Since the 1940s, researchers have been repeating claims about autistic people’s limited ability to understand language, to partake in imaginative play, and to generate the complex theory of mind necessary to appreciate literature. Ralph James Savarese, professor of English, challenges this view in See It Feelingly: Classic Novels, Autistic Readers, and the Schooling of a No-Good English Professor (Duke University Press, 2018). Over a period of years, Savarese has discussed fictional works with readers from across the autism spectrum and was stunned by their ability to expand his understanding of texts he knew intimately. Mixing memoir with current research in autism and cognitive literary studies, he celebrates how literature springs to life through the contrasting responses of unique individuals, while helping people both on and off the spectrum to engage more richly with the world.
Artists & Scholars
Published by Duke University Press (2018), A Primer for Teaching Women, Gender, and Sexuality in World History: Ten Design Principles is a guide for novice teachers as well as experienced teachers who want to reinvigorate their courses. Authors Merry E. Wiesner-Hanks ’73 and Urmi Engineer Willoughby draw readers into the process of strategically designing courses that will enable students to analyze gender and sexuality in history, whether their students are new to this process or hold powerful and personal commitments to the issues it raises. Wiesner-Hanks is professor of history and women’s and gender studies at the University of Wisconsin-Milwaukee.
The fourth edition of Woe Is I, a grammar and usage guide by Patricia T. O’Conner ’71, will be published in February 2019 by Riverhead Books. Woe Is I was a national bestseller when it first appeared in 1996, and it now has more than half a million copies in print. O’Conner has also written four other books on language and writing: Words Fail Me, Woe Is I Jr., and, with her husband Stewart Kellerman, You Send Me and Origins of the Specious.
She has also written the introduction for a new edition of Robert Graves’s The Reader Over Your Shoulder. The new edition, published by Seven Stories Press in January 2018, restores the original 1943 text of the landmark book on prose style that Graves wrote with Alan Hodge.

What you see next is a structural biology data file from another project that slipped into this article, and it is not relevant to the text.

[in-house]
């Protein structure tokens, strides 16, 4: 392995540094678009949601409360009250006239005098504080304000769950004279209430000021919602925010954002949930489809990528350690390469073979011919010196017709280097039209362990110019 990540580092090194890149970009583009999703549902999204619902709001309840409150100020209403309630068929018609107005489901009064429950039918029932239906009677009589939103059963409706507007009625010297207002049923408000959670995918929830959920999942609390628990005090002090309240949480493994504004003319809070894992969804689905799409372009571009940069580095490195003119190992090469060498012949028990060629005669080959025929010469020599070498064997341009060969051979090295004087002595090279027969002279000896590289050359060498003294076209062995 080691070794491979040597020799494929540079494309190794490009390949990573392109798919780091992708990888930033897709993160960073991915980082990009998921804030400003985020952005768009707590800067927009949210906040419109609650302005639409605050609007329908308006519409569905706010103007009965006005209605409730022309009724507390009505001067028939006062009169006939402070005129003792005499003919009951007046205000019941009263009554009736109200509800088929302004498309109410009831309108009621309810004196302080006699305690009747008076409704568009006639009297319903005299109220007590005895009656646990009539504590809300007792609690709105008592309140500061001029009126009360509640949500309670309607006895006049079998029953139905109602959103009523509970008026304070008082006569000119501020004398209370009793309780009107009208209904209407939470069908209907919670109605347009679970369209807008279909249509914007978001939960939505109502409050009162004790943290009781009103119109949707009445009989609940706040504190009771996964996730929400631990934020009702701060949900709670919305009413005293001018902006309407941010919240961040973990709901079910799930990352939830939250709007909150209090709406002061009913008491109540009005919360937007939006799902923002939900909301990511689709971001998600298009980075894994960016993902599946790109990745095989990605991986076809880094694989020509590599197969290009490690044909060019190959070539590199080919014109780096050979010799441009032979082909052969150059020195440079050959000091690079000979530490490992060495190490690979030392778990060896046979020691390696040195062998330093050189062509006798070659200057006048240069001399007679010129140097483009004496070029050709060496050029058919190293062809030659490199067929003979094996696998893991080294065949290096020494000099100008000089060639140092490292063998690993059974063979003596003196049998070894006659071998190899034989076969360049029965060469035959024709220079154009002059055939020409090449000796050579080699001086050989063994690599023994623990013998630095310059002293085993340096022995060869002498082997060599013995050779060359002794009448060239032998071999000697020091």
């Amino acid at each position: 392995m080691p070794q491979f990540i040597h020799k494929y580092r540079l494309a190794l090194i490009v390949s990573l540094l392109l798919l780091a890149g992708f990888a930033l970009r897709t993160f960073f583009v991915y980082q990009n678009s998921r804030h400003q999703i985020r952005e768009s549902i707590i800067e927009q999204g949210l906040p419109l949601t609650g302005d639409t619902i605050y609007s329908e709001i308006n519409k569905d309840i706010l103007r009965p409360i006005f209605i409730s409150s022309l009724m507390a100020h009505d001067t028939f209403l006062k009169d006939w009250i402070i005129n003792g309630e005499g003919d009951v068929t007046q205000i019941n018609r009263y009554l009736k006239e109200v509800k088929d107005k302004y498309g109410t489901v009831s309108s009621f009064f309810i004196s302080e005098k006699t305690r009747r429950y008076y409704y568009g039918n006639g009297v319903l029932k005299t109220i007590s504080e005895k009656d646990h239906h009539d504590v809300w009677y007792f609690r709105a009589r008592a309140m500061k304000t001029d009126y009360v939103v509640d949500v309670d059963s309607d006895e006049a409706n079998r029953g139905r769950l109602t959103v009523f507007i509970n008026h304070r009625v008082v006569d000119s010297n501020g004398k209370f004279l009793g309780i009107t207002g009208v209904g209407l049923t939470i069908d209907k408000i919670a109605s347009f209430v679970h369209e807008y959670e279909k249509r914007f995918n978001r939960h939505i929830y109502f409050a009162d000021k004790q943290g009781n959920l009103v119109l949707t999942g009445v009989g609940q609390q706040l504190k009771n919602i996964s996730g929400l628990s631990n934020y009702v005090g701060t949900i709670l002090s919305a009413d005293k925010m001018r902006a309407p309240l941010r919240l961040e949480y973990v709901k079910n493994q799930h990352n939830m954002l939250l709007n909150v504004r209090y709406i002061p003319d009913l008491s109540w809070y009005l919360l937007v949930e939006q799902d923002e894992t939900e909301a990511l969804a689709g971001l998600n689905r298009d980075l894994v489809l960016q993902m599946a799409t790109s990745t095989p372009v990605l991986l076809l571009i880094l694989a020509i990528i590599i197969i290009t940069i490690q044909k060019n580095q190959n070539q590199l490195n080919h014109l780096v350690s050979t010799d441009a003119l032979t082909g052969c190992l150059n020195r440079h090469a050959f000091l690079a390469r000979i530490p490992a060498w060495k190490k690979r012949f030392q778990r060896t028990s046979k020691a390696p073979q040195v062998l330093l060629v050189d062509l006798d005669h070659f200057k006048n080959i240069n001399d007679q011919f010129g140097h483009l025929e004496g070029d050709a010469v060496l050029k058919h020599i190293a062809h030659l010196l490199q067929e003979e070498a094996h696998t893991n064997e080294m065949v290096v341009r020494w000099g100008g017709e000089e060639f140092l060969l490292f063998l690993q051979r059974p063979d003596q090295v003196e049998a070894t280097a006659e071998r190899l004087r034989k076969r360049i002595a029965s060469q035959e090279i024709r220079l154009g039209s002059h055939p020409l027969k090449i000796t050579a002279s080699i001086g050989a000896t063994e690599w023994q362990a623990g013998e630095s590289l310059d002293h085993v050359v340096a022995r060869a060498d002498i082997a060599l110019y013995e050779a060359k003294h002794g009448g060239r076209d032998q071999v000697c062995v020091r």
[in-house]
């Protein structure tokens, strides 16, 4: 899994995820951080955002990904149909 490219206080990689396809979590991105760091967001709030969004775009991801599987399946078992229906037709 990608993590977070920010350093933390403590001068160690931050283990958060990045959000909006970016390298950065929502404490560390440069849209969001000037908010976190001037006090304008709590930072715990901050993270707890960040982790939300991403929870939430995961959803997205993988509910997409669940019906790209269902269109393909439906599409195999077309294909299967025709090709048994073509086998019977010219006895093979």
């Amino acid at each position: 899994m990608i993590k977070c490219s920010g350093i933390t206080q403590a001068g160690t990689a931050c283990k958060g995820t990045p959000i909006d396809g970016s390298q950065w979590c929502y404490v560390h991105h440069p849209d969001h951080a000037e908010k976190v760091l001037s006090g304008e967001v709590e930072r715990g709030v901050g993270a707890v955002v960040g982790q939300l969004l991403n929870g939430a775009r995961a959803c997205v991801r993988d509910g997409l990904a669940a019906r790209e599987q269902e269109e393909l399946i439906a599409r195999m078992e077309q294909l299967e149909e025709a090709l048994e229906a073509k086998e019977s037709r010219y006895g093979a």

These haiku poems were written as Steve Abhaya Brooks ’64 read all of Emily Dickinson’s poetry, open to her influence as he has always been. There was no attempt or intention to copy or adopt her style, focus, or language.
Betty Moffett’s Coming Clean (Ice Cube Press, October 2018) tells stories of her days growing up in North Carolina as well as her time spent in Grinnell. She came to Grinnell with her husband Sandy Moffett, professor emeritus of theatre, and taught for nearly 30 years in the Grinnell College Writing Lab. Then she began using the advice she offered students in her own work.
In Dreams for Lesotho: Independence, Foreign Assistance, and Development (University of Notre Dame Press, 2018), John Aerni-Flessner ’01 studies the post-independence emergence of Lesotho as an example of the uneven ways in which people experienced development at the end of colonialism in Africa. The book posits that development became the language through which Basotho (the people of Lesotho) conceived of the dream of independence, both before and after the 1966 transfer of power. Aerni-Flessner went to Lesotho in 2002 as part of the third cohort of Grinnell Corps Lesotho fellows. With George Drake ’56 as his adviser, Aerni-Flessner lived and taught in Lesotho for a year and now makes it his scholarly career as a historian.
Eight friends. One game. A dozen regrets. And a night that will ruin them all, in this high stakes story of manipulation and innocence lost. The latest young adult novel (Simon Pulse, 2018) by Christa Soule Desir ’96 is partially set on the Grinnell College campus. Desir says early trade reviews have been all over the map from “refreshingly sex positive” to “way too graphic for school libraries but teenagers will probably like it.”
For crossword and puzzle readers, Phil Morales ’72 has a fourth edition (LE3 Aerial Photography, 2018) of a book originally released in 1980. This new version turns the solution on its head. Instead of trying to solve an unsolved cube, the Quick Start section shows how a solved cube can be “unsolved” and then re-solved in three short steps. Armed with this knowledge, the reader can then solve the cube from any state.
Thomas Rayfiel ’80 sets his eighth novel (Permanent Press, 2018) in the voice and head of Ethan Harms, inmate of a “supermax” detention facility. As Ethan negotiates this perilous landscape, trying to find redemption, trying to understand the actions that brought him here, we begin to wonder how much of a difference there is between a prison of steel bars and razor tape and a prison erected by the nature of the human soul itself, the question being, in either instance, if one escapes … what lies beyond?
Vince Eckhart, Waldo S. Walker Professor of Biology, and his colleagues Monica Geber (Cornell University) and David Moeller (University of Minnesota) have received a grant of $450,000 from the National Science Foundation’s Long-Term Research in Evolutionary Biology program for a five-year project, a continuation of a previous five-year grant to the three investigators. By studying Clarkia xantiana, a flowering plant native to California, Eckhart, Geber, Moeller, and their students will investigate how evolutionary adaptation contributes to population size and the geographic range of a species. They will also continue — and expand to Grinnell — a project called Market Science, which connects citizens with research scientists at local farmers’ markets.